That article is worth taking another look at if you have the time.


  • I've gotten a number of e-mails about Gary Sheffield, who was a popular topic during a radio gig yesterday as well.

    The consensus among my readers was that Christopher House was trying to interfere with Sheffield in some way, most likely by flipping off his cap. I can see that, and agree that there was a bit more malice in his movements than I thought there was. I think the Red Sox have done the right thing by taking away his season tickets. Whether the punishment necessarily fits the crime is open to debate, but the punishment certainly suits the larger goal of dissuading fans from interfering with balls–and players–in play.

    The bigger picture is why I think, even though he handled himself fairly well, Sheffield needs to take a short suspension. He did shove the fan after the contact and before throwing the ball back to the infield, and I think it's worth reinforcing the idea that players cannot go after fans in the stands. I'm not someone who thinks people should be punished to set an example, but in this case Sheffield did do something wrong, and to not acknowledge that through disciplinary action sets a precedent with which I'm uncomfortable.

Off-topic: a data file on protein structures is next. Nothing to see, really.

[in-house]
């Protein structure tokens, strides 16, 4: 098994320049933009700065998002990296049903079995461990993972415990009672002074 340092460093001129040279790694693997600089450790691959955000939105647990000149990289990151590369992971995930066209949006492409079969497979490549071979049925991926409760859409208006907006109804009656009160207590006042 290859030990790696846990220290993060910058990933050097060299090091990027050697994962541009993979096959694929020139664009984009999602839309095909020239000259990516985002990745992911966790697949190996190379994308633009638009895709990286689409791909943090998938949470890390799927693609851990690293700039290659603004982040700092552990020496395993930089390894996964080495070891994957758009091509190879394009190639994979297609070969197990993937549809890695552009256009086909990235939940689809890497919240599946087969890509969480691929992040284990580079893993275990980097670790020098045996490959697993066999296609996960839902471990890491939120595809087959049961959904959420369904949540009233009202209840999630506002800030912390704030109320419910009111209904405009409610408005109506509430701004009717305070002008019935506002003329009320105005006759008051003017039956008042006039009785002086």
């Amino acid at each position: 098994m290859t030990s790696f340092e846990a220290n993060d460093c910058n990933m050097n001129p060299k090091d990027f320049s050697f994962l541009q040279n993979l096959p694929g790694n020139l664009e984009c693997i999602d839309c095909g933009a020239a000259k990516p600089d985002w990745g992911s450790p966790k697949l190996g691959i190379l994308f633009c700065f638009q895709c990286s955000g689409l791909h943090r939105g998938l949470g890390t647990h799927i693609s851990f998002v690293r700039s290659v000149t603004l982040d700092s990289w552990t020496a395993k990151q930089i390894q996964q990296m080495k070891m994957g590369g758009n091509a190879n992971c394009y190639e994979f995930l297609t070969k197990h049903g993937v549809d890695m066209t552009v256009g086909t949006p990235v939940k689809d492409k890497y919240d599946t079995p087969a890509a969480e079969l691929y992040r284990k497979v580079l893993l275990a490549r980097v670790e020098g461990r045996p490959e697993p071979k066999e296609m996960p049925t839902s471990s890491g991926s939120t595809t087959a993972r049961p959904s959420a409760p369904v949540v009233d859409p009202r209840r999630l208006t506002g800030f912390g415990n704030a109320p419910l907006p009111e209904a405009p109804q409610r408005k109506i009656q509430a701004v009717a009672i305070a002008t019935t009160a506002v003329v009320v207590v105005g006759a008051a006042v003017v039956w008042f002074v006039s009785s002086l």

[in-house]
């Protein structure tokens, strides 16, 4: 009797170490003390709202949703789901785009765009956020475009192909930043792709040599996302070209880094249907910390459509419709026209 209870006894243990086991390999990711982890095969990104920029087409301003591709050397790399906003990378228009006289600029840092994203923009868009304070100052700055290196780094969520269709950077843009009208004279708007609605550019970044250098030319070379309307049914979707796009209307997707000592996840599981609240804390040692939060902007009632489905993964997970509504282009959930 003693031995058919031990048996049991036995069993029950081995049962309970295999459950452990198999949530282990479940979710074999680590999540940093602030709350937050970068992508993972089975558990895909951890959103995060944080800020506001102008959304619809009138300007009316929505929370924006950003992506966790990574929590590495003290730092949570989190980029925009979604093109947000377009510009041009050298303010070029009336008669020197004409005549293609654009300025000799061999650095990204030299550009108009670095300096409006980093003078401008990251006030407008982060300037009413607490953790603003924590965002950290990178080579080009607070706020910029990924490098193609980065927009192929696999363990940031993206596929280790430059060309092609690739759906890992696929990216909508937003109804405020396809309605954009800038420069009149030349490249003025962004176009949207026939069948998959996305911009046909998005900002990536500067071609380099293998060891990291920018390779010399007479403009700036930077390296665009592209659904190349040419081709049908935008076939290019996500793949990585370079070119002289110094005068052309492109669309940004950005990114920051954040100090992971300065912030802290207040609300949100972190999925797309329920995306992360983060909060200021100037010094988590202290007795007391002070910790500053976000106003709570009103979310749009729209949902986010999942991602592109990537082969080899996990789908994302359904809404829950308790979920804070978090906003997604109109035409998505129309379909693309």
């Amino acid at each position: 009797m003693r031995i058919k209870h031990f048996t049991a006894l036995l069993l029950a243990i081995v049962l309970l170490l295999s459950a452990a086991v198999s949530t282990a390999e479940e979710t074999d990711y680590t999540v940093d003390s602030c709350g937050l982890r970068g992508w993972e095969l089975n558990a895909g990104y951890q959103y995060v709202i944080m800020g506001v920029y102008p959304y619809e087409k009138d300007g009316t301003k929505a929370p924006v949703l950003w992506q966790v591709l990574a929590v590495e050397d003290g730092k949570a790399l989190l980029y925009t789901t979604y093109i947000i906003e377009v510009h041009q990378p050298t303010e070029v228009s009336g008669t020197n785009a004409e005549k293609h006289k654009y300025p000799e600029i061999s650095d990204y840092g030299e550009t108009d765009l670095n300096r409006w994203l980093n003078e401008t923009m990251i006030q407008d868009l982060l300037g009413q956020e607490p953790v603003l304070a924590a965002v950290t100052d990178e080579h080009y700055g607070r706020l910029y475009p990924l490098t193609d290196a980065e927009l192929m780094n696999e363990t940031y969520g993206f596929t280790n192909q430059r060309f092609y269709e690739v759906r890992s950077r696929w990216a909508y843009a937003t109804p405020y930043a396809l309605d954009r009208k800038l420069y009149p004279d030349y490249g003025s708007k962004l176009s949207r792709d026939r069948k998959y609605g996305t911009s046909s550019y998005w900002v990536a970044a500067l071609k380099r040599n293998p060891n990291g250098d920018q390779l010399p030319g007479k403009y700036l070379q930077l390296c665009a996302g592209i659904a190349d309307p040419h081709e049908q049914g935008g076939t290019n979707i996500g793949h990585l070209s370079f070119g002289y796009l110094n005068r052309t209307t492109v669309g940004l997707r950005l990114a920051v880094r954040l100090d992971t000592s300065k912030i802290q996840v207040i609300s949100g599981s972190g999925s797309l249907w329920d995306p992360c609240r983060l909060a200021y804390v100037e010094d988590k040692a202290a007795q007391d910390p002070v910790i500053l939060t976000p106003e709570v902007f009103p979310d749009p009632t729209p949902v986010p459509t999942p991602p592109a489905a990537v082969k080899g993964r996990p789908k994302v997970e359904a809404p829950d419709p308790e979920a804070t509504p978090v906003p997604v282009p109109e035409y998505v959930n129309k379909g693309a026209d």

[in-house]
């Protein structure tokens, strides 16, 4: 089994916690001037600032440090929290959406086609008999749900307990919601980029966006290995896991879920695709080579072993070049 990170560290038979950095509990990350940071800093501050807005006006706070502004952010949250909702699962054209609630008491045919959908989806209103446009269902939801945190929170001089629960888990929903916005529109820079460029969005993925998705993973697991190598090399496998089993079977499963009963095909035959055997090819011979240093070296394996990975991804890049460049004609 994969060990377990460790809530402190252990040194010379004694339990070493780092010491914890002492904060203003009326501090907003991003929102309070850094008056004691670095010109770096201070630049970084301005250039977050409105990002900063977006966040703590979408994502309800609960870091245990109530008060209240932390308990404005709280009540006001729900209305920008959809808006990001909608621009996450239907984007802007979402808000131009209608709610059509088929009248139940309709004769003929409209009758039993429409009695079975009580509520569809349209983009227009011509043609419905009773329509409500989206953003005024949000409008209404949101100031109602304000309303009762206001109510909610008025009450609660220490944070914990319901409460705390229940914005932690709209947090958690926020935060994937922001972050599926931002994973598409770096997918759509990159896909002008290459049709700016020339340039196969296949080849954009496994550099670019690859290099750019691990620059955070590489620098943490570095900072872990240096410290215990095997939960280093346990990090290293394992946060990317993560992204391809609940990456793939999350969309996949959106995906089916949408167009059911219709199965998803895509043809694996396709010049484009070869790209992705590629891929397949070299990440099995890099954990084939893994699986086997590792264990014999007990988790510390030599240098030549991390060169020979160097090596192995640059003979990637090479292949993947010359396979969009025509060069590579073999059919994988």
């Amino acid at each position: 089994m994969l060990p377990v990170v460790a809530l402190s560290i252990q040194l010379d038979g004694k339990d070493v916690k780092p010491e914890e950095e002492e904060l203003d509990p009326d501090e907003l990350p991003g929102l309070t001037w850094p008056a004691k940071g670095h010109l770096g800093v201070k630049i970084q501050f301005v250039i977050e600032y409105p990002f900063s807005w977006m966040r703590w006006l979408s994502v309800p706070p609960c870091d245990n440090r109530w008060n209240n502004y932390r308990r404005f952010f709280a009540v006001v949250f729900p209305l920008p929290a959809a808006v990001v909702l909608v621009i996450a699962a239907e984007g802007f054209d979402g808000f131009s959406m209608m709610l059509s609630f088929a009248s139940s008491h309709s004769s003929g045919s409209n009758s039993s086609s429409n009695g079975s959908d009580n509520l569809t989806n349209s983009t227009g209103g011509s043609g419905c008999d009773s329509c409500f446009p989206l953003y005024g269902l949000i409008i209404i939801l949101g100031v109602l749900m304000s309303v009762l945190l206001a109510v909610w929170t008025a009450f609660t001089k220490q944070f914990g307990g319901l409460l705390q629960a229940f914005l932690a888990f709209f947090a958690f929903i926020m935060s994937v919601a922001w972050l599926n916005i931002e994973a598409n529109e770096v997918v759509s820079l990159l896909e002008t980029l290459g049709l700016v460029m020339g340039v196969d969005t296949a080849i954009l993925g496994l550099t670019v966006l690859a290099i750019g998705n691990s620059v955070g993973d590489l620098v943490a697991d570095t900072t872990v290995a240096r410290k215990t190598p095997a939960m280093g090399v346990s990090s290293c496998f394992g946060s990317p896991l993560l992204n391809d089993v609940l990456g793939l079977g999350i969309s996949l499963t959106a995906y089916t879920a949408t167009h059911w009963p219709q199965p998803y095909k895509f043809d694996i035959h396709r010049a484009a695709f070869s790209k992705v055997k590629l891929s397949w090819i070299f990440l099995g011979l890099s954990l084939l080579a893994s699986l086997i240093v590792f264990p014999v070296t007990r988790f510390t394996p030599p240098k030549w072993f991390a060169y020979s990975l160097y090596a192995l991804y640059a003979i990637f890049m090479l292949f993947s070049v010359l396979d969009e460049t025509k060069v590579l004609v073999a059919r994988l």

• It's probably just me, but it feels like we've seen an unusual number of great pitchers' duels early this season. The Tim Hudson/Roger Clemens matchup Monday was probably my favorite so far, with Clemens' working out of a seventh-inning jam perhaps my favorite moment of the young season. It was just a great game, one the Braves eventually won in 12 innings, 1-0

    Of course, that was the same night that the Reds came back to beat the Cubs 7-6, and the Yankees put up a 13-spot in the second inning on their way to a 19-8 win over the Devil Rays.